There are a few bright spots in this roster, starting with the return of Mike Trout as the franchise’s centerpiece. For all of his recent injury-marred seasons, there is no denying that Trout can still produce at an elite level. His recent Spring Training exploits suggest that he is back and on a mission, as there has been no real traction for him to be traded. Trout’s insistence on winning, but winning as an Angel makes him a throwback and could ultimately mark his career, but he is still young enough to carry an offense. The emergence of youngsters like Zach Neto, Taylor Ward, and Logan O’Hoppe can at least provide support and consistency, and show that the team may finally be committed to a new path. Having Anthony Rendon signed for three more years at $38 million per season is still an albatross, but he has to give the franchise at least one solid season….right?

When it comes to pitching, the Angels will feature an intriguing rotation that may be felled by a truly bad bullpen. Last season’s futile attempt to add talent at the deadline meant that the team is short on depth and likely to rely on its pitching staff as constructed. The team’s top four may not have a true ace, but it includes a number of competent starters, including Reid Detmers, Patrick Sandoval, and Griffin Canning. While the team was sparsely mentioned in free-agent discussions with top starters, it may be a step in the right direction to give a shot to the current group. Over at the bullpen, the lack of a shutdown closer and power arms to hold down leads may make Ron Washington’s return to managing a tough ordeal, especially now that Robert Stephenson is battling shoulder issues.

With a projection around .500, there is a path to contention for the Angels should everything break right, but the most likely scenario is that we can get a throwback to Mike Trout as the team’s spotlight en route to the Hall of Fame and not much else. The team will probably run a top-half payroll to again fail to play in October, but at least we can say that this franchise is finally learning from its mistakes. The hiring of an experienced manager is a step in the right direction, and in the middle of a division in flux, the Angels could find a way to break through sooner rather than later.


#3 – Texas Rangers – 2023 Record: 90-72 – 2024 Projection: 82-80


A year after becoming one of the most improbable World Series champions in baseball history, the Texas Rangers will try to avoid a major title hangover. While the path towards this level of success was started early in 2021 with the signing of prominent free agents Corey Seager and Marcus Semien, it is also important to note that Texas jumped from 68 wins to 90 in a single season and then rampaged through the postseason en route to the first title in franchise history. Entering the offseason, the franchise had to face the departure of key players and being in the middle of the RSN debacle, which limited its ability to spend on free agents. Along with the natural regression of a top-percentile season, the projections suggest that the Rangers may fall back to earth and even struggle to make the postseason.

The biggest concerns around Arlington are in the rotation, where the Rangers have two generational talents in the IL for a significant amount of time. Starting the season without Max Scherzer and Jacob deGrom limits Texas’ potential to contend with pitching, even if they still have the underrated Nathan Eovaldi as the team’s clear ace. The drop-off after Eovaldi is steep, with the trio of Jon Gray, Dane Dunning, and Andrew Heaney appearing to be insufficient to carry a playoff contender. Having Bruce Bochy at the helm always provides a high floor for any pitching staff, but the Rangers will need all of his magic to mix and match, considering that their bullpen is bound to depend on many high-variance arms. If the team can weather the initial lack of rotation upside, adding bullpen options mid-season will be essential.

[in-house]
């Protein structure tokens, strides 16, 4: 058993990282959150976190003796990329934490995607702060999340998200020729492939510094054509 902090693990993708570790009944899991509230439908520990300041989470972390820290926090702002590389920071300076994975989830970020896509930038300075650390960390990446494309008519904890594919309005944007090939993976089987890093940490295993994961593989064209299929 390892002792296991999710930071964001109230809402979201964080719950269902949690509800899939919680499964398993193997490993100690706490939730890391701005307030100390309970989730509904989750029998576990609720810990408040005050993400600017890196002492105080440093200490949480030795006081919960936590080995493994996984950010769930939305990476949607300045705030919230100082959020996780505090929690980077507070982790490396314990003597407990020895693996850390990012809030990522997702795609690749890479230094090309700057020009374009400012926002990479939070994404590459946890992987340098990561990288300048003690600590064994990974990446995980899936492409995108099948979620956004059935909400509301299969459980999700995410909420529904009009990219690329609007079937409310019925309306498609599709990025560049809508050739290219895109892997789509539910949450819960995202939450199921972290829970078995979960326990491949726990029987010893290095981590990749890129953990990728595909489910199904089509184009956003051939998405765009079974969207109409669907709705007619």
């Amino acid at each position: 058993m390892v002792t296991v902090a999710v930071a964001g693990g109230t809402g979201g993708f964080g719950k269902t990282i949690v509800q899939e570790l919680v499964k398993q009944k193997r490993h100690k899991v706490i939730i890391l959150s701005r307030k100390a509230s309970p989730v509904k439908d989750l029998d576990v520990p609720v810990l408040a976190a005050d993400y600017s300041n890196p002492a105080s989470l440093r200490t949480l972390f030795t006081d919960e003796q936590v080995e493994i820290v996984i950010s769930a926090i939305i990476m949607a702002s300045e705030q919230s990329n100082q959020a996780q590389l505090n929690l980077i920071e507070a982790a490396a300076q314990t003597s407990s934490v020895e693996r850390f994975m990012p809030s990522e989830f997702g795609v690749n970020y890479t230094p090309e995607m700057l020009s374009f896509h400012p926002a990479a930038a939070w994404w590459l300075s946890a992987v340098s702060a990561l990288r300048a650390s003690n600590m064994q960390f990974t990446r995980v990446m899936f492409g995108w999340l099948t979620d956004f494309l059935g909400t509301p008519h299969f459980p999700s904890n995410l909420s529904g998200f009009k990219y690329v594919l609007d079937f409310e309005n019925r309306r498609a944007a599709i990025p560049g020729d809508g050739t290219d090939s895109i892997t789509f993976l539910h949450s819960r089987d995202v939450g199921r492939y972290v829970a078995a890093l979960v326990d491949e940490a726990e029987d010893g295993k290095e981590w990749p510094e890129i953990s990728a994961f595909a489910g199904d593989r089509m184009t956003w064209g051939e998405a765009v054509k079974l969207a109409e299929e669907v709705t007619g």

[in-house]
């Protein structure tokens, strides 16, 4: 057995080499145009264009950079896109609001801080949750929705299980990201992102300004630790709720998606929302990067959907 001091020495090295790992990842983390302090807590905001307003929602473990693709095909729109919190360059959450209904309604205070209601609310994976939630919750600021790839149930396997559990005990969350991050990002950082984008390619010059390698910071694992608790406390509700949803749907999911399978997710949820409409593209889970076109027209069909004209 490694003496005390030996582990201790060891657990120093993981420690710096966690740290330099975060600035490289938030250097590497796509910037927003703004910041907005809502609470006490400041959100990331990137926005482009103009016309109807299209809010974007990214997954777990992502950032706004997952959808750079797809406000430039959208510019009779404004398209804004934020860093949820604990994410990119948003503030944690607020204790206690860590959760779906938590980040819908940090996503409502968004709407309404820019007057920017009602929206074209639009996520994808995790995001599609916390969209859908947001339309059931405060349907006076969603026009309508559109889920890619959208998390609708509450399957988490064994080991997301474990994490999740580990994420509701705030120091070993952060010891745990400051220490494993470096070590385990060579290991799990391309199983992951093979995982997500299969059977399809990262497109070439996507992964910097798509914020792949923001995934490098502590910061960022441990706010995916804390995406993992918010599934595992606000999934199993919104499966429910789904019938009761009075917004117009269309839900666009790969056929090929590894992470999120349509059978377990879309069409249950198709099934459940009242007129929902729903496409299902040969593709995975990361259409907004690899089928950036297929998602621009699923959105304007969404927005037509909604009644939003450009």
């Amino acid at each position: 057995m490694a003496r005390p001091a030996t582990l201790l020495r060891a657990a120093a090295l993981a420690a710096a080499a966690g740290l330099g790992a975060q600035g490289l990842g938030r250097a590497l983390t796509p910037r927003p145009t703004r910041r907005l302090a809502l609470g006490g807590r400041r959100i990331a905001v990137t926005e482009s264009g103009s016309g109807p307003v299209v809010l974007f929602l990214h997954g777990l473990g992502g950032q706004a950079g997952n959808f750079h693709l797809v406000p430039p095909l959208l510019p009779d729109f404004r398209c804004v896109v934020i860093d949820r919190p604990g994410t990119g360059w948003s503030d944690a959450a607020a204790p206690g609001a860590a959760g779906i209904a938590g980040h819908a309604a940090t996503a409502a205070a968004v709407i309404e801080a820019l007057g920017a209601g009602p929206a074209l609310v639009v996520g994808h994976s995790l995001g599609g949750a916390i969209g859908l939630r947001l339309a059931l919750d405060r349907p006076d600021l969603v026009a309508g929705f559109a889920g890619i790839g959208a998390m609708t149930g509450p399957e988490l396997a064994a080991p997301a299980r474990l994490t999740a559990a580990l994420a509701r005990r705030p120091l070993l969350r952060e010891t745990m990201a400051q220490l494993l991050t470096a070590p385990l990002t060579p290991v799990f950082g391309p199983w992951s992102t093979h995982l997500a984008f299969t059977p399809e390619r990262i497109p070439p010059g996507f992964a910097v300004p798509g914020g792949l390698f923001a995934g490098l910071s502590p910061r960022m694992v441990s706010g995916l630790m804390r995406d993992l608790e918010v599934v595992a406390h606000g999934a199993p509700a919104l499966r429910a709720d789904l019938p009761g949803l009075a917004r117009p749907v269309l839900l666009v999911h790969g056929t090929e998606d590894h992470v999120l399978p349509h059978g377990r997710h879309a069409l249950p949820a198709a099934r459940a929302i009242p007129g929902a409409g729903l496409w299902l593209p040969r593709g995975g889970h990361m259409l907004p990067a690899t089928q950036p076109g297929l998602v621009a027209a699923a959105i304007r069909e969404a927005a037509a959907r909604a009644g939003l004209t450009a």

While Corey Seager’s status is uncertain for Opening Day, the offense is still the biggest hope for a Texas-sized title defense. The Rangers were able to infuse enough youth around their veterans to create one of the best offenses in the game, and now they are complementing that young core with Wyatt Langford, who has all the tools to contribute from day one. Along with Langford, the likes of Evan Carter, Josh Jung, and Jonah Heim are essential to sustain the highest-scoring offense in the AL, and we have not even mentioned Adolis García, who was such an important presence in the playoffs.

The Rangers will have a brutal schedule early in the season, and that could dictate how the team approaches the trade deadline and how they handle their ailing starting pitchers. Chasing the Astros and battling with the Mariners and Angels will be tough all year long, not to mention what could be a very tight wild card race, which means that the Rangers are in real danger of missing out on October. Regardless of the outcome, this should still be a very fun team to watch.


#2 – Seattle Mariners – 2023 Record: 88-74 – 2024 Projection: 85-77


The Mariners fielded a top-three team in terms of run prevention and had a top-half offense in 2023…only to miss the playoffs by a single game. That end result was certainly disappointing following their playoff appearance in 2022, but it served as confirmation that Seattle has become a solid contender with plenty to offer for the present and future. Despite a passive offseason that has frustrated most Mariners fans, there is no denying that this team has a solid foundation and represents the best option to dethrone the Astros.